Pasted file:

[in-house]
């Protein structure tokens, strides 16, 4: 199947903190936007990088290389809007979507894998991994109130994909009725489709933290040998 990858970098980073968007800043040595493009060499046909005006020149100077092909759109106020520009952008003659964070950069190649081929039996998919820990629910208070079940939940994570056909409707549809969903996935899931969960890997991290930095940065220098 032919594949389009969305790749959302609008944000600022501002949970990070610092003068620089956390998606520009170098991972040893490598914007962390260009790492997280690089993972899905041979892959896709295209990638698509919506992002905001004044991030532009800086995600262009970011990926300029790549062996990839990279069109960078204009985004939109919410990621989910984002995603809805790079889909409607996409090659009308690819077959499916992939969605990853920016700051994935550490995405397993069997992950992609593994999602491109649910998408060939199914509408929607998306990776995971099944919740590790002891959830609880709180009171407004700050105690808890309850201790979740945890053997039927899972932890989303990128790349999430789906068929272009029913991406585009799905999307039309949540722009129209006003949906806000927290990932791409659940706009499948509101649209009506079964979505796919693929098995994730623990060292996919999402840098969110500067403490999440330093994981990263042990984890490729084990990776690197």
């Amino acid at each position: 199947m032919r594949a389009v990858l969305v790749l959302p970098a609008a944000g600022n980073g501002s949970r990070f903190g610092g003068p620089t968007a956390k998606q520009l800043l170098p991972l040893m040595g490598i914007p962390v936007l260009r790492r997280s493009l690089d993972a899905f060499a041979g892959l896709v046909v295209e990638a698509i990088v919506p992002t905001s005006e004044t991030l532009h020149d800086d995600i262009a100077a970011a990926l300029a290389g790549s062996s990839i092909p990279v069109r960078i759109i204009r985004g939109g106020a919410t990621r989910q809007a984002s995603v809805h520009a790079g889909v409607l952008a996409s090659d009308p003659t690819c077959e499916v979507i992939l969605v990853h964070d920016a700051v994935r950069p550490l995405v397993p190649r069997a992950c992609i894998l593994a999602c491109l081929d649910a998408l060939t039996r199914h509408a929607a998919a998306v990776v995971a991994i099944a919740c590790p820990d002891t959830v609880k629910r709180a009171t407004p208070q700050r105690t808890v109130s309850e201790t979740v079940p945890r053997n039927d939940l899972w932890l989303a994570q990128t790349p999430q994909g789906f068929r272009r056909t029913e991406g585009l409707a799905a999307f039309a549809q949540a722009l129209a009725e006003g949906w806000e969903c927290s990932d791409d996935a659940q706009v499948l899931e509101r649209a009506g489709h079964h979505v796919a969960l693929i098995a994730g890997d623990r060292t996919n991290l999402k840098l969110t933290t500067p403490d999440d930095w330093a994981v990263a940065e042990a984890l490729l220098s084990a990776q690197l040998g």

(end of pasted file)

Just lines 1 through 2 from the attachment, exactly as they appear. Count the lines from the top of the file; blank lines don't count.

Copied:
[in-house]
């Protein structure tokens, strides 16, 4: 199947903190936007990088290389809007979507894998991994109130994909009725489709933290040998 990858970098980073968007800043040595493009060499046909005006020149100077092909759109106020520009952008003659964070950069190649081929039996998919820990629910208070079940939940994570056909409707549809969903996935899931969960890997991290930095940065220098 032919594949389009969305790749959302609008944000600022501002949970990070610092003068620089956390998606520009170098991972040893490598914007962390260009790492997280690089993972899905041979892959896709295209990638698509919506992002905001004044991030532009800086995600262009970011990926300029790549062996990839990279069109960078204009985004939109919410990621989910984002995603809805790079889909409607996409090659009308690819077959499916992939969605990853920016700051994935550490995405397993069997992950992609593994999602491109649910998408060939199914509408929607998306990776995971099944919740590790002891959830609880709180009171407004700050105690808890309850201790979740945890053997039927899972932890989303990128790349999430789906068929272009029913991406585009799905999307039309949540722009129209006003949906806000927290990932791409659940706009499948509101649209009506079964979505796919693929098995994730623990060292996919999402840098969110500067403490999440330093994981990263042990984890490729084990990776690197």